Back in the year 1530 the term scapegoat officially entered the English language. Presently the dictionary definition is “a person or group made to bear the blame for others or to suffer in their place.” The term is traced back to Yom Kippur when the high priest symbolically laid the sins of his people on the head of a goat then chased it off into the wilderness … thus taking their sins away.

It seems to me that there’s sure been a lot of political scapegoating going on lately and since I’ve never been very good at having other folks bear the blame for my deeds I felt I had to say something.

First off, let me say that one of the reasons I left politics was that my skeletons were falling out of my kids' closets. At one point they said, “Whenever someone wanted to know if they were related to me we all asked them why they wanted to know before admitting that they might be related to me.” By the way, such is the price of public service, but I digress.

I need to remind both my loyal readers that there’s no such thing as a self-made man. Anyone who tells you that you became who you are all by yourself is just bragging. None of us would be here if it wasn’t for the folks around us. As for me, I can’t adequately express my gratitude to the folks who have picked me up when I was down, or knocked me down when I needed it. Indeed, the folks around me played a huge role in making not only me but you as well into who we are today.

Since all of us have either been the scapegoat or scapegoated someone else, take a moment here to think about being on either side of this crazy-maker. I’m very guilty of scapegoating my younger siblings more than they ever did me, “I didn’t do that … Bee or Denny did!” But then again I also became an occasional victim of their deceptions.

As I recall, being goated or goating was not a pleasant experience. Being guilty, paranoid, angry, hurt, betrayed are not easy things to carry around. So I’ve tried my best to stay uninvolved in this behaviour by owning up to my actions rather than dumping my problems on someone else. Over the years I’ve learned that the truth will indeed set you free and lies need to be not only covered up, but kept in extremely tight circles that are willing to not only protect you but fall on their swords for you, i.e., take on your sins.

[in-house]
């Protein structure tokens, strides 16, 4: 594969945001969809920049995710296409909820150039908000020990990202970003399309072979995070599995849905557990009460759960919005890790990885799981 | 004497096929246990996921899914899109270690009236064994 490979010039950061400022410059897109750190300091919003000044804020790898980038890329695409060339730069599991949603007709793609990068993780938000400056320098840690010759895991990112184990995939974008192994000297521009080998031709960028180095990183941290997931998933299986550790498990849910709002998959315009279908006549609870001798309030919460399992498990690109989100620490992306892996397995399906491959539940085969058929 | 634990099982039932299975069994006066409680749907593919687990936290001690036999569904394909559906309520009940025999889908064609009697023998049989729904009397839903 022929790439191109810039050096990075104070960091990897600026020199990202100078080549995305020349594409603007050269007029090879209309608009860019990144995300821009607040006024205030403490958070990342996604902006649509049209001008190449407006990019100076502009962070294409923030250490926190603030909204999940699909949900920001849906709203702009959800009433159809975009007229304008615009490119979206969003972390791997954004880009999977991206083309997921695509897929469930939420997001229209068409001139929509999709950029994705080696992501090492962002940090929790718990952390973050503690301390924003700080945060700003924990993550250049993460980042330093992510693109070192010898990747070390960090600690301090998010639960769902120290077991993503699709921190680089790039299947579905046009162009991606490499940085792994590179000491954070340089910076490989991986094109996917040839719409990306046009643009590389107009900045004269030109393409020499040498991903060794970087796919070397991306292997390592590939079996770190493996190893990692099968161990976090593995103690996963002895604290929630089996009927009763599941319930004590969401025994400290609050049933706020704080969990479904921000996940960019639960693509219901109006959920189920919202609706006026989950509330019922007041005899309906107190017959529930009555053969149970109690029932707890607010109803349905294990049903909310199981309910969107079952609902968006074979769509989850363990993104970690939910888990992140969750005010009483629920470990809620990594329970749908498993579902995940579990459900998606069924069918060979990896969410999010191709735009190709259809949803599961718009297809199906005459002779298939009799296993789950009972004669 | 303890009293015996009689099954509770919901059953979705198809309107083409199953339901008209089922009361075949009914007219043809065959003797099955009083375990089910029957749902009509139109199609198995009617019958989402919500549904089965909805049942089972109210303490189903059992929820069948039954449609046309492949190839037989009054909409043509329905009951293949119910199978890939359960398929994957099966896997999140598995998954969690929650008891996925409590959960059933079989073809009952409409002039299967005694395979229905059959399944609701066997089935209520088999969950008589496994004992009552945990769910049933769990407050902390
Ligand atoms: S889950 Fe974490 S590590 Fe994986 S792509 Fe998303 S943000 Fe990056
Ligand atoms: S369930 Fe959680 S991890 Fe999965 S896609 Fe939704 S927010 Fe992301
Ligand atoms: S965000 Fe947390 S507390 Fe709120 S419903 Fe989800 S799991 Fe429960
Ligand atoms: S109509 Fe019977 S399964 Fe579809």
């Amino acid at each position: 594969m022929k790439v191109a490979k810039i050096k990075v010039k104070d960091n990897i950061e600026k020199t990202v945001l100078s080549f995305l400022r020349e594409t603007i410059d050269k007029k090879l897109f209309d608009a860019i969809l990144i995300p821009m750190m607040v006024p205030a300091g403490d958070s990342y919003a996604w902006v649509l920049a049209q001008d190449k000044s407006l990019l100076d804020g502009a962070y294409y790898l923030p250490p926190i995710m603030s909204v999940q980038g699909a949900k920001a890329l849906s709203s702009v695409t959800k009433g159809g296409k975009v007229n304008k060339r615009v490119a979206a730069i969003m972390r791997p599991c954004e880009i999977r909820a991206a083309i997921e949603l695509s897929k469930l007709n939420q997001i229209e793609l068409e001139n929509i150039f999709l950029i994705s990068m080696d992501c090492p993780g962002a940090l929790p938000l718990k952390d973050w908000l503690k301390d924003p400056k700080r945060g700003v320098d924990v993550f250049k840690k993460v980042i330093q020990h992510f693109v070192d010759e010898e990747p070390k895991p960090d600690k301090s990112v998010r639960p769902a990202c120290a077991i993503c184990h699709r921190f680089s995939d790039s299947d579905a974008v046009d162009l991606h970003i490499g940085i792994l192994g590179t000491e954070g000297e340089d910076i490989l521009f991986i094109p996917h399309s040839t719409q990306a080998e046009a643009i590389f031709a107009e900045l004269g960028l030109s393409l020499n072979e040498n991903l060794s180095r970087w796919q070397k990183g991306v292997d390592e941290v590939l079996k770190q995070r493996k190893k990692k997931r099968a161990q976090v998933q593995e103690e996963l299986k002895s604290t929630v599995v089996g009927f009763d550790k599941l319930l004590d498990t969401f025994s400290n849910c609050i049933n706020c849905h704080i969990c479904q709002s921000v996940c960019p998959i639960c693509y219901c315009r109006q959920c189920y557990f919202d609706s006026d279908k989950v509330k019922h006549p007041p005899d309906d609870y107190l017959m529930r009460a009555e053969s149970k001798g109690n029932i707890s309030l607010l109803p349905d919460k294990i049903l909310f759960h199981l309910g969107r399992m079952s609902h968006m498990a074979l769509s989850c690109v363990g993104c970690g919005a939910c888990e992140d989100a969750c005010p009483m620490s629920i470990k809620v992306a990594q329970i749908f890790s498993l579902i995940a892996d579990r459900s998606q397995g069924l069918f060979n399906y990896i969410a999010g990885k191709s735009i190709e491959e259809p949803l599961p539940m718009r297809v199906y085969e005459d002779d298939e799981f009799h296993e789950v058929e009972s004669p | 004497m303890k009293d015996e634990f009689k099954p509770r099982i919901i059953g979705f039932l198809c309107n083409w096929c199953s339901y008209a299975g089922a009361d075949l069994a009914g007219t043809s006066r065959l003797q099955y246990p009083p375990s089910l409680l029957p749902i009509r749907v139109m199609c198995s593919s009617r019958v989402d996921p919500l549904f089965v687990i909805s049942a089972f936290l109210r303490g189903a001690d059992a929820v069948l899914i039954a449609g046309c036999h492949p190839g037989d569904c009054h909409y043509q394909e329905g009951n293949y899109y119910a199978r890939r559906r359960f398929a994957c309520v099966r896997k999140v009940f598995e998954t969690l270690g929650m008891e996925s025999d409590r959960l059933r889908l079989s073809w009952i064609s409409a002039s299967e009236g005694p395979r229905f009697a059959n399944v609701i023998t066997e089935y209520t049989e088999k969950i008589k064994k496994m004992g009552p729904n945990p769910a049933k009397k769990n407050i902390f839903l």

So, not having much of a life, I’ve been paying attention to the many political sides hoping to figure out what’s going on in Washington D.C. To say it ain’t pretty is an understatement. Who should we believe/trust? Where’s the truth? How did we get from Russia to treason? There sure seem to be a lot of folks falling on their swords in order to keep us from looking at the goings-on behind the curtain.

I’m quite sure both my loyal readers will be surprised to note I agree with Steve Bannon in that encouraging Russia’s interference in our elections would indeed be treason. It seems to me that there are two questions that still need to be answered: What really happened? And how will our elected leaders stop it from ever happening again?

So now that you understand the concept of scapegoating I hope you get my drift here: elections are serious business. Some of us remember Nikita Khrushchev rapping his shoe on the United Nations dais while emphatically stating “We will bury you!” We thought they’d nuke us with missiles; instead they seem to be nuking us by getting us to nuke ourselves. The facts indicate that Russia really did interfere with our electoral process, so it’s my considered opinion that we need to quit putting our sins on others and figure out how we the people are going to preserve our republic. It won’t be easy, but it is necessary.

Dan Ulmer is a parent, grandparent, as well as a retired teacher, counselor, politician, lobbyist, public employee, non-profit executive and opinionated citizen who believes that we need to do what we can to leave the world better off than we found it.

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